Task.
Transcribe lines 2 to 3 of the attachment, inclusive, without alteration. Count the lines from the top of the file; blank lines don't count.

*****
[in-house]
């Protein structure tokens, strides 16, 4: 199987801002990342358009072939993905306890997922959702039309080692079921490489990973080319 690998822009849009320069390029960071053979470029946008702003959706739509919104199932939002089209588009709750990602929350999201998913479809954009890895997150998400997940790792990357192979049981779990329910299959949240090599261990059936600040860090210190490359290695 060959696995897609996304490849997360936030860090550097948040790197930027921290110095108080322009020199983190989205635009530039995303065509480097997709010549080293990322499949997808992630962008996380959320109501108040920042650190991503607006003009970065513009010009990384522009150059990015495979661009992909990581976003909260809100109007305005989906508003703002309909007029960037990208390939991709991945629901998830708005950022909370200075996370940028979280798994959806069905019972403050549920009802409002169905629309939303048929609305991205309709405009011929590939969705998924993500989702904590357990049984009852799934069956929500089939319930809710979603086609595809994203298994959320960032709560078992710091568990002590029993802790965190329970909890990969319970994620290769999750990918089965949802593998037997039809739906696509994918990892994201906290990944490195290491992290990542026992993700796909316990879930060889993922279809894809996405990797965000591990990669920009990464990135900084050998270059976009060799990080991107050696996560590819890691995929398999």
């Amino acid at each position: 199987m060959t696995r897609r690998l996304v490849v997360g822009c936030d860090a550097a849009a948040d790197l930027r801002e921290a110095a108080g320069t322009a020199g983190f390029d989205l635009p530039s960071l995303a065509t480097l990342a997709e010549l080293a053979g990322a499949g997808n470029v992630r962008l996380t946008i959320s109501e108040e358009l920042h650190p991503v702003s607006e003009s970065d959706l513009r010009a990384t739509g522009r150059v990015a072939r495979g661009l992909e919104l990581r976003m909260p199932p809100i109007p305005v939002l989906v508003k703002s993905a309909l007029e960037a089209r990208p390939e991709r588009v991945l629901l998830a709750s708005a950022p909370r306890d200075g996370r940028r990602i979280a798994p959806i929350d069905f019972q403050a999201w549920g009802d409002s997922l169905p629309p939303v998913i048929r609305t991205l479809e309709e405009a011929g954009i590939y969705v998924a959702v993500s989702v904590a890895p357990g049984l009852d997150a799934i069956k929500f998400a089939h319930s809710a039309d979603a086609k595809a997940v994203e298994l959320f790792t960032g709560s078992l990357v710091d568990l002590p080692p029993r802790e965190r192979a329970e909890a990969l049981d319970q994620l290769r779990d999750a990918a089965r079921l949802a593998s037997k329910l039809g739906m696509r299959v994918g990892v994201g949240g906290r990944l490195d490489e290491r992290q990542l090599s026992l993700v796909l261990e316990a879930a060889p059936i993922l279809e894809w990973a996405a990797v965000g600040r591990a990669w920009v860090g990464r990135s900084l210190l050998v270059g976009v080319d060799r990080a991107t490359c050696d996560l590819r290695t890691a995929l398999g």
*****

């Protein structure tokens, strides 16, 4: 199987801002990342358009072939993905306890997922959702039309080692079921490489990973080319 690998822009849009320069390029960071053979470029946008702003959706739509919104199932939002089209588009709750990602929350999201998913479809954009890895997150998400997940790792990357192979049981779990329910299959949240090599261990059936600040860090210190490359290695 060959696995897609996304490849997360936030860090550097948040790197930027921290110095108080322009020199983190989205635009530039995303065509480097997709010549080293990322499949997808992630962008996380959320109501108040920042650190991503607006003009970065513009010009990384522009150059990015495979661009992909990581976003909260809100109007305005989906508003703002309909007029960037990208390939991709991945629901998830708005950022909370200075996370940028979280798994959806069905019972403050549920009802409002169905629309939303048929609305991205309709405009011929590939969705998924993500989702904590357990049984009852799934069956929500089939319930809710979603086609595809994203298994959320960032709560078992710091568990002590029993802790965190329970909890990969319970994620290769999750990918089965949802593998037997039809739906696509994918990892994201906290990944490195290491992290990542026992993700796909316990879930060889993922279809894809996405990797965000591990990669920009990464990135900084050998270059976009060799990080991107050696996560590819890691995929398999």
């Amino acid at each position: 199987m060959t696995r897609r690998l996304v490849v997360g822009c936030d860090a550097a849009a948040d790197l930027r801002e921290a110095a108080g320069t322009a020199g983190f390029d989205l635009p530039s960071l995303a065509t480097l990342a997709e010549l080293a053979g990322a499949g997808n470029v992630r962008l996380t946008i959320s109501e108040e358009l920042h650190p991503v702003s607006e003009s970065d959706l513009r010009a990384t739509g522009r150059v990015a072939r495979g661009l992909e919104l990581r976003m909260p199932p809100i109007p305005v939002l989906v508003k703002s993905a309909l007029e960037a089209r990208p390939e991709r588009v991945l629901l998830a709750s708005a950022p909370r306890d200075g996370r940028r990602i979280a798994p959806i929350d069905f019972q403050a999201w549920g009802d409002s997922l169905p629309p939303v998913i048929r609305t991205l479809e309709e405009a011929g954009i590939y969705v998924a959702v993500s989702v904590a890895p357990g049984l009852d997150a799934i069956k929500f998400a089939h319930s809710a039309d979603a086609k595809a997940v994203e298994l959320f790792t960032g709560s078992l990357v710091d568990l002590p080692p029993r802790e965190r192979a329970e909890a990969l049981d319970q994620l290769r779990d999750a990918a089965r079921l949802a593998s037997k329910l039809g739906m696509r299959v994918g990892v994201g949240g906290r990944l490195d490489e290491r992290q990542l090599s026992l993700v796909l261990e316990a879930a060889p059936i993922l279809e894809w990973a996405a990797v965000g600040r591990a990669w920009v860090g990464r990135s900084l210190l050998v270059g976009v080319d060799r990080a991107t490359c050696d996560l590819r290695t890691a995929l398999g």